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Intro+to+the+derivative+notes.pdf

# F has an infinite discontinuity at x a if lim x a f x

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f has an infinite discontinuity at x = a if lim x a f ( x ) = ±∞ . Example 3.17. The discontinuities illustrated in Figures (a) and (c) are removable, while the discontinuity in Figure (b) is infinite. In (a) and (c) making f (2) = 3, the new function is continuous at x = 2.

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3. Introduction to the derivative: Limits and Continuity 17 Example 3.18. Is the following function continuous at - 1 ? If not, specify the type of discontinuity and redefine f (if possible) to make it continuous at - 1 . f ( x ) = ( x 2 - 1) / ( x + 1) if x 6 = - 1 1 if x = - 1 Solution: In the figure below, we could see the graph of f . From it, we can deduce that lim x →- 1 f ( x ) = - 2. -1 1 2 0 -2 -1 1 x y In fact: lim x →- 1 f ( x ) = lim x →- 1 x 2 - 1 x + 1 = lim x →- 1 ( x + 1)( x - 1) x + 1 = lim x →- 1 ( x - 1) = - 1 - 1 = - 2 Since lim x →- 1 f ( x ) exists and lim x →- 1 f ( x ) = - 2 6 = 1 = f ( - 1), we have that f has a removable discontinuity at x = - 1. In order to make f continuous at x = - 1, we redefine f ( - 1) = - 2. See also Examples 2 and 3 of the textbook (pages 711 - 713)! Exercise 3.19. Find the value of b that would make the f continuous at 1. f ( x ) = bx + 1 if x < 1 x 2 + 1 if x 1
18 J. S´ anchez-Ortega 3.4 Limits at Infinity of a Rational Function Let f ( x ) be a rational function, that is, a quotient of polynomial functions. In this section, we will learn how to evaluate the limits at infinity of f . Suppose that f ( x ) has the following form f ( x ) = c n x n + c n - 1 x n - 1 + . . . + c 1 x + c 0 d m x m + d m - 1 x m - 1 + . . . + d 1 x + d 0 with the c i and d i constants ( c n 6 = 0 and d m 6 = 0). Then we can calculate the limit of f ( x ) as x → ±∞ by ignoring all the powers of x except the highest in both the numerator and denominator. Thus lim x →±∞ f ( x ) = lim x →±∞ c n x n d m x m = c n /d n if n = m ±∞ if n > m 0 if n < m Examples 3.20. 1. lim x + 2 x 2 - 4 x x 2 - 1 = lim x + 2 x 2 x 2 = lim x + 2 1 = 2 2. lim x + - x 3 - 4 x 2 x 2 - 1 = lim x + - x 3 2 x 2 = lim x + - x 2 = -∞ 3. lim x + 2 x 2 - 4 x 5 x 3 - 3 x + 5 = lim x + 2 x 2 5 x 3 = lim x + 2 5 x = 0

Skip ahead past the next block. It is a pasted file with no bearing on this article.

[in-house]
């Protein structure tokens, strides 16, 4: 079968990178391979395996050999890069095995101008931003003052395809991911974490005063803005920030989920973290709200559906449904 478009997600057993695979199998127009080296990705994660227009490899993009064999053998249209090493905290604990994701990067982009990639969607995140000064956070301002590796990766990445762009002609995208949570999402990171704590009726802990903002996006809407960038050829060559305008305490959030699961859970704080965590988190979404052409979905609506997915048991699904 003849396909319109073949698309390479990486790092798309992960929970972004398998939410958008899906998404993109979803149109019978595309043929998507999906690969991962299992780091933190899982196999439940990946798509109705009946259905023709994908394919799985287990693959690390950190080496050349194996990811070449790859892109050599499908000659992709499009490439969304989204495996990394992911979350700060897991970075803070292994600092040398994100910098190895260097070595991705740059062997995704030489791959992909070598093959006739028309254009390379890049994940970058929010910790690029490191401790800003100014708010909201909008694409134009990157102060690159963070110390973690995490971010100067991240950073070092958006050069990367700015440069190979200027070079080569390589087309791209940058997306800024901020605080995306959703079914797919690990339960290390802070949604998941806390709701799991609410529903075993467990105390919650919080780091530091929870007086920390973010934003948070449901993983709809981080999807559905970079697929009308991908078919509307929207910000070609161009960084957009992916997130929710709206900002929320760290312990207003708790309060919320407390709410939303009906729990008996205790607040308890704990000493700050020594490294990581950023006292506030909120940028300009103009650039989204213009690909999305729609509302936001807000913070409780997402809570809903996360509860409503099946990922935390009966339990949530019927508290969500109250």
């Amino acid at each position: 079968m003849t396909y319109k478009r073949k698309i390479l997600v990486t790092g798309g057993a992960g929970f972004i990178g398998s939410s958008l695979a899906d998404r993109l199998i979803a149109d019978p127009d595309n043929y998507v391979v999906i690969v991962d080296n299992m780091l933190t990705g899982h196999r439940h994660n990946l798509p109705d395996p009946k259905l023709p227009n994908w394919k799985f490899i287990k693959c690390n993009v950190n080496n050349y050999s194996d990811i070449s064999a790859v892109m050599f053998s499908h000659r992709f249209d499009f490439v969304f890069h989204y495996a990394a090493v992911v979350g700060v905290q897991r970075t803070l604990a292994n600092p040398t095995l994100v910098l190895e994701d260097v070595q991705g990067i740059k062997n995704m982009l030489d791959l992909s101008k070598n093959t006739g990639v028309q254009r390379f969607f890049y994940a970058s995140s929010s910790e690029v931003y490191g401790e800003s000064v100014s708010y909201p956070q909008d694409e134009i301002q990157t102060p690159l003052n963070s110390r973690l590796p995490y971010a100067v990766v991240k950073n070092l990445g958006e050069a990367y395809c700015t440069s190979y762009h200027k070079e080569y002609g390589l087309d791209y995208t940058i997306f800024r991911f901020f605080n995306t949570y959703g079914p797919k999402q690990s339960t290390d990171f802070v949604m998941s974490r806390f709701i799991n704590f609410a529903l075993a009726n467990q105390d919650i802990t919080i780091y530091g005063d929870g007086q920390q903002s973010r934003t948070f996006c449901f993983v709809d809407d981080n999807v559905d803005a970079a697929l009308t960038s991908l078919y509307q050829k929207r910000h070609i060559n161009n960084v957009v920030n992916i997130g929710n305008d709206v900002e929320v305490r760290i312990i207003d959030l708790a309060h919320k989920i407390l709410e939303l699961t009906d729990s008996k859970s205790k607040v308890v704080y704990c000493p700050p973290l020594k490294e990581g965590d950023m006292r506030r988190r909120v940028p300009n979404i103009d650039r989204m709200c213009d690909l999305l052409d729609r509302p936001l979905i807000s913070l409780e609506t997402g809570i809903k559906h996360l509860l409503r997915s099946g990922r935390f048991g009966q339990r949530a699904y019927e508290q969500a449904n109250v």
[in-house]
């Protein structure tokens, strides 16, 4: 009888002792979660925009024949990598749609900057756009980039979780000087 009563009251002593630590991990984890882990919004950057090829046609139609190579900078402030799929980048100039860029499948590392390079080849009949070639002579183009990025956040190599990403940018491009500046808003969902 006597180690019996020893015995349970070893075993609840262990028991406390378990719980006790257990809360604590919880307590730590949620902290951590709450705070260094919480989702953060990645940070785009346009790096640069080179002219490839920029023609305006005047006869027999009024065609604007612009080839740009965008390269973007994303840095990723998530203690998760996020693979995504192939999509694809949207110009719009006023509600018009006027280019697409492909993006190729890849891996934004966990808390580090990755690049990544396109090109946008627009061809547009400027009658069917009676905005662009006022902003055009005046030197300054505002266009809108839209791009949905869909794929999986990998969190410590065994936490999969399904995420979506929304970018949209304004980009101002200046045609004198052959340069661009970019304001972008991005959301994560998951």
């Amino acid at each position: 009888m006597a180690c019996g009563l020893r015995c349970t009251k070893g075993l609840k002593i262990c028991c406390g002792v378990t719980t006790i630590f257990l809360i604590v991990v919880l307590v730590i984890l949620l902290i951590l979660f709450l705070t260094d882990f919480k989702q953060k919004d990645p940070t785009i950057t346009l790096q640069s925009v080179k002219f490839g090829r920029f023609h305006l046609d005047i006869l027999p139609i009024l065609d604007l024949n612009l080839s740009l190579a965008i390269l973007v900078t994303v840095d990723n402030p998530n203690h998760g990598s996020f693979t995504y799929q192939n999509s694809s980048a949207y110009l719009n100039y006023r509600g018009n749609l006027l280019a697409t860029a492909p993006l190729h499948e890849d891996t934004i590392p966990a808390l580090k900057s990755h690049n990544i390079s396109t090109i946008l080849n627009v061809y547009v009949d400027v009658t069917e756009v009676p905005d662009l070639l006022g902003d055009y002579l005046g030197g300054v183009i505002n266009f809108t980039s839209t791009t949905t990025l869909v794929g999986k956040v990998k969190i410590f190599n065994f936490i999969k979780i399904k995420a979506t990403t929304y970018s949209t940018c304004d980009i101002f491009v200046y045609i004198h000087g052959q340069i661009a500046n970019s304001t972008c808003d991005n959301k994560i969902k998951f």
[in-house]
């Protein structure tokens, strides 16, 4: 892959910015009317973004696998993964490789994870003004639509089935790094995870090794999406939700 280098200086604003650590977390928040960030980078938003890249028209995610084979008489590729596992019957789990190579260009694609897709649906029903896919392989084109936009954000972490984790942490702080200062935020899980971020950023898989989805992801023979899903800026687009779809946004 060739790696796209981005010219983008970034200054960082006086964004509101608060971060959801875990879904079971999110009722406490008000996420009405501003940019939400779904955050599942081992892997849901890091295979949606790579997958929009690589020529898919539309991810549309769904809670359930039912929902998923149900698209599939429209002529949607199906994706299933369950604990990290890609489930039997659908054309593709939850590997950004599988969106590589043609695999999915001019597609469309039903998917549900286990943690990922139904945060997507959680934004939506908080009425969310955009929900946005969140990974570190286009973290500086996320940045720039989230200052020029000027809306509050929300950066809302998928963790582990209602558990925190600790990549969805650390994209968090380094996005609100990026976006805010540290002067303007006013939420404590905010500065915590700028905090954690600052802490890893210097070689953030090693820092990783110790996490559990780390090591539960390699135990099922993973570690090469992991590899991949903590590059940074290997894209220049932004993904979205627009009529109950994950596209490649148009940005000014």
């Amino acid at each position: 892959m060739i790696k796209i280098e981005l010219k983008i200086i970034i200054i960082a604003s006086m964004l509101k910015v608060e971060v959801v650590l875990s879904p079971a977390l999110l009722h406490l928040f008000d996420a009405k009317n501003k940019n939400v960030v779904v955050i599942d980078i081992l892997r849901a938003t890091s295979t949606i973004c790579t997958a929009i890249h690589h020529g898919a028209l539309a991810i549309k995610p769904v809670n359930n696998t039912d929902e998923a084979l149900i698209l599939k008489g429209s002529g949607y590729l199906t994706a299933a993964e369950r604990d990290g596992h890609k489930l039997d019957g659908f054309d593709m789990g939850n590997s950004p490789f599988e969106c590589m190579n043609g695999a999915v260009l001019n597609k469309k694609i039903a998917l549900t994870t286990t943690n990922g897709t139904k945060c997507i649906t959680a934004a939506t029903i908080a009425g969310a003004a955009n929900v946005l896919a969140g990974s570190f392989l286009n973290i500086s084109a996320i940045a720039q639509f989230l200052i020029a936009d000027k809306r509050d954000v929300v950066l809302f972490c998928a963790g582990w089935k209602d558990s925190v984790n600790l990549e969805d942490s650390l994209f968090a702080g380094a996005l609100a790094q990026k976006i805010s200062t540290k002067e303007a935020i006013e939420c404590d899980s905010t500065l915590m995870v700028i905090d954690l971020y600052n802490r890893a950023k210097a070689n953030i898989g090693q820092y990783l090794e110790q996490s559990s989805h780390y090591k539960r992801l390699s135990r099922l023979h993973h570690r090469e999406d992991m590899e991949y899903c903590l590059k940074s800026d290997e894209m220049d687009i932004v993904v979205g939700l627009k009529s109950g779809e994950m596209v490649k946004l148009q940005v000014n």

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3. Introduction to the derivative: Limits and Continuity 19 Some Comments and Remarks about Determinate and Indeterminate Forms Notice that when computing limits it happens quite frequently that after evaluating at x = a , we end up with an expression of the form 0 / 0 , which indicates to us that further work is needed since we have no information about the limit . A similar situation arises letting x approach ±∞ , when we obtain the expression / . Those are called indeterminate forms. We could also ended up with the determinate forms k/ 0 , which will always yield ±∞ depending on the sign of the overall expression as x a (here k 6 = 0). For a more precise information, see the table below. * The signs gets switched in these forms if k is negative. Example 3.21. In case of an indetermination, for example, 0 / 0, the limit lim x a f ( x ) can exist or not. For instance, lim x 0 | x | /x does not exist, while lim x 0 sin x/x = 1.
20 J. S´ anchez-Ortega 3.5 Average Rate of Change Let y be a quantity that depends on another quantity x , that is, y is a function of x and we write y = f ( x ). Assume that

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